Donald Trump’s grip on the GOP is still strong
The man who once occupied the Oval Office has been holding rallies and supporting candidates across the country this primary season. From Michigan to Kansas to Arizona to Washington state, the past week has been a major test of his influence.
It is with Trump’s strength within the Republican Party that we begin our weekly digital journey.
The former president has had a very successful Republican primary season with no incumbent or two incumbents due to redistricting. By my count, his candidates have won just under 90 percent of contested gubernatorial or congressional primaries that have no incumbent or two incumbents due to redistricting.
That’s a large number, even though his candidate won 96 percent of such primaries in the 2020 cycle.
But even Newhouse’s progress proves that Trump remains the center of power in the Republican Party. As of Sunday, Newhouse had just over 25 percent of the primary vote, while just 34 percent of voters voted for the district’s Republican candidate. For incumbents in Congress, this is very weak.
The non-Trump candidates to do so in the modern primary era appear to be Democrat Al Gore in 1998 and Hillary Clinton in 2014. Both won their party’s nominations in the next presidential election.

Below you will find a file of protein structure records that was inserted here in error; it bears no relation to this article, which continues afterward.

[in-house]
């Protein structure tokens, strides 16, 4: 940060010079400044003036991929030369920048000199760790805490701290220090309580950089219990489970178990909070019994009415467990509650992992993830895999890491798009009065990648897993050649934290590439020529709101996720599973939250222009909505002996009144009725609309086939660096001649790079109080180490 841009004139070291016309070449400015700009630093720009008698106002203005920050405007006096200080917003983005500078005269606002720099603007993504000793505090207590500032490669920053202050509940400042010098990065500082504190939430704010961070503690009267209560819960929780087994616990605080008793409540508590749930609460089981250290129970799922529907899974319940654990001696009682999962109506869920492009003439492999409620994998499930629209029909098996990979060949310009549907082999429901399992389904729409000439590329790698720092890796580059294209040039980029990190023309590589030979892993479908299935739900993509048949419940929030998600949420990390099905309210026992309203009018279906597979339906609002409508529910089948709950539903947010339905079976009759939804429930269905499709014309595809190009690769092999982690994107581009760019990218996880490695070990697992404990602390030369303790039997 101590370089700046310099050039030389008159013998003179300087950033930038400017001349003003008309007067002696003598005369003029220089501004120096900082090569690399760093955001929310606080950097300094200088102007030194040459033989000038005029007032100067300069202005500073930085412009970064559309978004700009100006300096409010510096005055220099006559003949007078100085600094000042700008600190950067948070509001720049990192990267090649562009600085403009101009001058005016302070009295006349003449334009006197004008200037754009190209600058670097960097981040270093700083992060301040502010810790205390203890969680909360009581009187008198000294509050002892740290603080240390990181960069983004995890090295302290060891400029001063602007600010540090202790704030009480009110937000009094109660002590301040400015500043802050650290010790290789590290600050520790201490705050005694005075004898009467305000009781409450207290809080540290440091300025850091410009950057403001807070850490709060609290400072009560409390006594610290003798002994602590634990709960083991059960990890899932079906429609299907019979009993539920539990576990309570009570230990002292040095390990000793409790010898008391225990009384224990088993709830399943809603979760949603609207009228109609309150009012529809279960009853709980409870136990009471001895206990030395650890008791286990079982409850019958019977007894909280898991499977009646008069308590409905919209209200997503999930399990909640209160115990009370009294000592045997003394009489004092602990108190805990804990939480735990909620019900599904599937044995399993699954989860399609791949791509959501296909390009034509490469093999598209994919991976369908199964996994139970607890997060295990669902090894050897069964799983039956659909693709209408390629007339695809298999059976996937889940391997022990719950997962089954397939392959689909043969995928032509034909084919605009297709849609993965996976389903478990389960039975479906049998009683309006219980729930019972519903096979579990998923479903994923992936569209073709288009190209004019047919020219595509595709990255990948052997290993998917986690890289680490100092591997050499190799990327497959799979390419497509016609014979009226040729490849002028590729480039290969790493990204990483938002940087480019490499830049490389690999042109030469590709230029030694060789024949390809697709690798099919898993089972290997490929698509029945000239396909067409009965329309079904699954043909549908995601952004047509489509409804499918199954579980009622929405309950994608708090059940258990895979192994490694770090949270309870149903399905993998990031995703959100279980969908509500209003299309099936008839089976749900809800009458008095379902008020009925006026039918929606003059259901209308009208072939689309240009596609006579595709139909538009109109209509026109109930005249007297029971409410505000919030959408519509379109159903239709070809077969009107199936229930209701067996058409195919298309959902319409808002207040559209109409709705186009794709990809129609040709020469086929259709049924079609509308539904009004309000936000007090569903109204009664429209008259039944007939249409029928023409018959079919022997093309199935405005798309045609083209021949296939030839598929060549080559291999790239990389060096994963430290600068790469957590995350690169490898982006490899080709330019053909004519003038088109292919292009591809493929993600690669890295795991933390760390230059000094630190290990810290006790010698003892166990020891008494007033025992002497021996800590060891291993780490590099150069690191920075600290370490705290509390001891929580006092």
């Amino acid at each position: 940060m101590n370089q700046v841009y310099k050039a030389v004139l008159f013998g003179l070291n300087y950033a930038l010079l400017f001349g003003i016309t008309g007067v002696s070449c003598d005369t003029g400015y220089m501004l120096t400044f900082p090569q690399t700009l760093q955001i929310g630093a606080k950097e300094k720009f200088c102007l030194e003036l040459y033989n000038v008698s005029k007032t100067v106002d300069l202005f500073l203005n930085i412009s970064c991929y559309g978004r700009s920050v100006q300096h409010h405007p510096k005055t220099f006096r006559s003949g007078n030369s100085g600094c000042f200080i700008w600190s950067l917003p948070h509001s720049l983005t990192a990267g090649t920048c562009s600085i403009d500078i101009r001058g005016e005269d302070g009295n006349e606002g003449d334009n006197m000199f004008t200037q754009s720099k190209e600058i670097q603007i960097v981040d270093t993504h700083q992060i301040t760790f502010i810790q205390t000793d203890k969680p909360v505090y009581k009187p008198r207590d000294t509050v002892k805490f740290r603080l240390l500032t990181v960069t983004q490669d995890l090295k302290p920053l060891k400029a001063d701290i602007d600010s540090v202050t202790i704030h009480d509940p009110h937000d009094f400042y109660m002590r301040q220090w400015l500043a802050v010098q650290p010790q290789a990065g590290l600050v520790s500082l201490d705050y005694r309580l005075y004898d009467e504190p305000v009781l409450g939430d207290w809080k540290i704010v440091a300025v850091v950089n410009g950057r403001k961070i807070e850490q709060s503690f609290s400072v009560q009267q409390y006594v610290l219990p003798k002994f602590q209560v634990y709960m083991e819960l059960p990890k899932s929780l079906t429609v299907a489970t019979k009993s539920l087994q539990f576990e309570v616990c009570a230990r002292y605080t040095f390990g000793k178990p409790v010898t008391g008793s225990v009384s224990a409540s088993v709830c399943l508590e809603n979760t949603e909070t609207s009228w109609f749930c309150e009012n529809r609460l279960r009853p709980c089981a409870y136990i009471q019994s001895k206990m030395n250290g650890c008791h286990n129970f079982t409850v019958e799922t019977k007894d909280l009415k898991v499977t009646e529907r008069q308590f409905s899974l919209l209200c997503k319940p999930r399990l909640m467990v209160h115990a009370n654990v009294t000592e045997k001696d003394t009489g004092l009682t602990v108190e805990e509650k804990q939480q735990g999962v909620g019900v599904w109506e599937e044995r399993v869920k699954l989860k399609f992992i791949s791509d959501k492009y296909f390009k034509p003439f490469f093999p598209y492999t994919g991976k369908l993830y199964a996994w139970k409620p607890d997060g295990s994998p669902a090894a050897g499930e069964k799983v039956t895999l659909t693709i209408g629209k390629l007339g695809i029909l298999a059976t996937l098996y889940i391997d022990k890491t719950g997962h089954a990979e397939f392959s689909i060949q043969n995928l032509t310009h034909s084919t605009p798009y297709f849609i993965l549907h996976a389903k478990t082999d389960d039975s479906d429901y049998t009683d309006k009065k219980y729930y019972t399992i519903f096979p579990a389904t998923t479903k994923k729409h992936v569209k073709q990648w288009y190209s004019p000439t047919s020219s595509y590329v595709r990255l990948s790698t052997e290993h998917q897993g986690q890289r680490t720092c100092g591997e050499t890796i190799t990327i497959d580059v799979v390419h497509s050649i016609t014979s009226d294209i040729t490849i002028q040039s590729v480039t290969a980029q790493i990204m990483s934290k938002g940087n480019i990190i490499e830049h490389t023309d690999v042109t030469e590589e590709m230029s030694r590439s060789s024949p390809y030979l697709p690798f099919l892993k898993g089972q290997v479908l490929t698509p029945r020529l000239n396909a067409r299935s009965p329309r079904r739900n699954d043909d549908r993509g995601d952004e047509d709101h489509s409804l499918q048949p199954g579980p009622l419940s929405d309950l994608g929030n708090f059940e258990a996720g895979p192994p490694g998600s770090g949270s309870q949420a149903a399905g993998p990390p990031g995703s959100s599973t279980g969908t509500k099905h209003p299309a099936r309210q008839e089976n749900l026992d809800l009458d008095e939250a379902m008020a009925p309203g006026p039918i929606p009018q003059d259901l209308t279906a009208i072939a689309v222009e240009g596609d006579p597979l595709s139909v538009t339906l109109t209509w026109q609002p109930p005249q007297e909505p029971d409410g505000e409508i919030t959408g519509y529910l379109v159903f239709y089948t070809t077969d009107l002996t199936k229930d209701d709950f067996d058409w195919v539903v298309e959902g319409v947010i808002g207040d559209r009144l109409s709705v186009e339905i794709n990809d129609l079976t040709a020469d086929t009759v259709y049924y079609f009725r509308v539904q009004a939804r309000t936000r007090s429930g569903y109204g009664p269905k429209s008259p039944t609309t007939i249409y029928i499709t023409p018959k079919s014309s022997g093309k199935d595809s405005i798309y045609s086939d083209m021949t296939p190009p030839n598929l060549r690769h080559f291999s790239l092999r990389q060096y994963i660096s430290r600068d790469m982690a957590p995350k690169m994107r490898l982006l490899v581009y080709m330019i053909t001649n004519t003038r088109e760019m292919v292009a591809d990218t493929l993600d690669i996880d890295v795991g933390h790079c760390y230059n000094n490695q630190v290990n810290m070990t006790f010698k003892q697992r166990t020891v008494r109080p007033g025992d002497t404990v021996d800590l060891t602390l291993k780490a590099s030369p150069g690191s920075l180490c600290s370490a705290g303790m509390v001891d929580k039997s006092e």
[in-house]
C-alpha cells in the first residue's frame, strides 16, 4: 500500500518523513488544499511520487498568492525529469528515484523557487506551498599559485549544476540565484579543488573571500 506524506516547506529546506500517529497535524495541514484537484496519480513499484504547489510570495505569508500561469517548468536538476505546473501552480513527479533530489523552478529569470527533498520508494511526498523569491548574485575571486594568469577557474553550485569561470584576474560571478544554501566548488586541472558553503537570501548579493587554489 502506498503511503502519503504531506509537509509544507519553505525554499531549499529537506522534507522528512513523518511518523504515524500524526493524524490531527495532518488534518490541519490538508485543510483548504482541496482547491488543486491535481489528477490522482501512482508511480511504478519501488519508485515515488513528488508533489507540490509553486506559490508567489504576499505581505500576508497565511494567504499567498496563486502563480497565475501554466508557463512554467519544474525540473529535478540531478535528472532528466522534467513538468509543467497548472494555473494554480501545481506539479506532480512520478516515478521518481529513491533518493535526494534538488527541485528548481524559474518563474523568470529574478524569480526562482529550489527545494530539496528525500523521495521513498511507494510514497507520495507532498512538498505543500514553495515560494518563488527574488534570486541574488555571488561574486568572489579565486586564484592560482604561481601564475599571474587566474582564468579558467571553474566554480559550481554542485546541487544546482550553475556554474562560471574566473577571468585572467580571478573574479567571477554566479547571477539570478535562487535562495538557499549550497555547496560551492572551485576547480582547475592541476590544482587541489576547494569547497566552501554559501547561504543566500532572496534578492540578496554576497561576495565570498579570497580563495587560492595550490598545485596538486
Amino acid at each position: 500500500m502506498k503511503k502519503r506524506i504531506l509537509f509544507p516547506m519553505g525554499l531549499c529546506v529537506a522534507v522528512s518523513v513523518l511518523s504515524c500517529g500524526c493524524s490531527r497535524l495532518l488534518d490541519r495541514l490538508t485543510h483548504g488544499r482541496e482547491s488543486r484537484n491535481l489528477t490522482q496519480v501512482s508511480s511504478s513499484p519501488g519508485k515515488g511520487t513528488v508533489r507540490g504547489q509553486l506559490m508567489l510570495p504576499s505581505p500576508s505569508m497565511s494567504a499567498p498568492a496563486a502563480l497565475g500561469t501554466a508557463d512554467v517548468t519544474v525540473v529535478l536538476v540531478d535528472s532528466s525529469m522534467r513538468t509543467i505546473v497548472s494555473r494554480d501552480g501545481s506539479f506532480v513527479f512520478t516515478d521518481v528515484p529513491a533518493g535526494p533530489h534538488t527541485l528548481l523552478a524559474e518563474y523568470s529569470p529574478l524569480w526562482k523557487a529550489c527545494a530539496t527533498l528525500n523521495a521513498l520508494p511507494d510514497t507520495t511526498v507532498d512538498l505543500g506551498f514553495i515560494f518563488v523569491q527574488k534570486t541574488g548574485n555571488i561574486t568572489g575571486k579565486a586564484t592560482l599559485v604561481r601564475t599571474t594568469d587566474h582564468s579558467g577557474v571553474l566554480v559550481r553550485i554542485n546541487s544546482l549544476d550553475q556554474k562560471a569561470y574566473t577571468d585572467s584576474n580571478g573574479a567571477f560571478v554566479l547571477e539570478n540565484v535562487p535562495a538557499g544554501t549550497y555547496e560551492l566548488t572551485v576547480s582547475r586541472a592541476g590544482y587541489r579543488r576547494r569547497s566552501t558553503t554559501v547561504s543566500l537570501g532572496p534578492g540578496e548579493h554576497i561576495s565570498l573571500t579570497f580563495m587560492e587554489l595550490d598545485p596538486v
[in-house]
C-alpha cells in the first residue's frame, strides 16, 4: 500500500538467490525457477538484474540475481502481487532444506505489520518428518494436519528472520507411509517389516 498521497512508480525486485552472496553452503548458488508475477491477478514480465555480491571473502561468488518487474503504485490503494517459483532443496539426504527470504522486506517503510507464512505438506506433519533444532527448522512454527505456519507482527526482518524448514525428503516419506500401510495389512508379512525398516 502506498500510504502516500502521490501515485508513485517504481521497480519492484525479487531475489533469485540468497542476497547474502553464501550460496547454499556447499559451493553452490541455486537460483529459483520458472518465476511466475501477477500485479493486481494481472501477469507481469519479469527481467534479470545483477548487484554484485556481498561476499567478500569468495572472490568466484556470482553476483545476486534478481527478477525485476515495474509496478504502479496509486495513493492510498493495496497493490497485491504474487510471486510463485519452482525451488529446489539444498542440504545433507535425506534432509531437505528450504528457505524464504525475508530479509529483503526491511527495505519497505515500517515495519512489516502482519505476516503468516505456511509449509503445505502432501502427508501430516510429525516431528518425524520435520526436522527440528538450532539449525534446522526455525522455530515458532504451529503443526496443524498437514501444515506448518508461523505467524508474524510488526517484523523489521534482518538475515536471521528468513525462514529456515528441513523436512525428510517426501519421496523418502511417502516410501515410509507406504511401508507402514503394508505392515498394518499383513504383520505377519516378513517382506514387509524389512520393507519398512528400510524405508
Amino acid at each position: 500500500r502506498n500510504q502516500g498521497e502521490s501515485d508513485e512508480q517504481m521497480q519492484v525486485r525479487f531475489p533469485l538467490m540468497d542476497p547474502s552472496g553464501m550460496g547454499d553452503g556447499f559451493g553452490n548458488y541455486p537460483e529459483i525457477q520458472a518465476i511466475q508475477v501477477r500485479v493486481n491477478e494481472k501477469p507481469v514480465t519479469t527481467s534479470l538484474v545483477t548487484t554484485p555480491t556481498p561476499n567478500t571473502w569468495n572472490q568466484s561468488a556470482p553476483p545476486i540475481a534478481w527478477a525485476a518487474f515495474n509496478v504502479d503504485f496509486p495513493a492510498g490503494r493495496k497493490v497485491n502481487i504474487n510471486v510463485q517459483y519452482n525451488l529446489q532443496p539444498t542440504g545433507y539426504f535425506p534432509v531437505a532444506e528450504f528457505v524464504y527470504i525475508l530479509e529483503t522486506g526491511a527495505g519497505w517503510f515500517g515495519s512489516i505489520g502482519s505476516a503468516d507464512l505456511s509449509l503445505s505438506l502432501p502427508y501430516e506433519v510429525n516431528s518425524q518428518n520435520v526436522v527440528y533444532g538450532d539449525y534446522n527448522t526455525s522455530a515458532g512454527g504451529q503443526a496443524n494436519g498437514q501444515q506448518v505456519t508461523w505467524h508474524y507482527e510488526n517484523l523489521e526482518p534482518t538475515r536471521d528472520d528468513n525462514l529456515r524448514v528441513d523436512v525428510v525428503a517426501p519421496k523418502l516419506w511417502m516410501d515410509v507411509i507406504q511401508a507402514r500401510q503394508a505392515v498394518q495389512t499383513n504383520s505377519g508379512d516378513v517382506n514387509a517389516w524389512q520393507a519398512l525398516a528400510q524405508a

The closest Republicans were George H.W. Bush in 1986 and George W. Bush in 1998. Both polled in their 40s and would go on to win the Republican nomination.
While Florida Gov. Ron DeSantis did have a national victory over Trump, he still trailed him by about 25 points.
Perhaps the best way to understand Trump’s standing in the Republican Party is to look at the verbs “can” and “will.” If Trump decides to run for the Republican nomination, he could be defeated. However, he will be hard to beat.
A hazy picture of three months before Election Day
Before we get ahead of ourselves in all the talk in 2024, there’s a big election coming this year! With only about three months to go until mid-2022, the situation becomes more uncertain as the date approaches.
Furthermore, there are other issues at play besides the economy. Abortion may not be as high on voters’ priority lists as the economy, but more Americans than at any time say it’s a top issue since at least 1984.
Answering the question of who will control Congress next year also gets confusing in another way: The House and Senate may be controlled by different parties.
On top of that, those who run the election will be taking part in an exciting final three months of the 2022 campaign.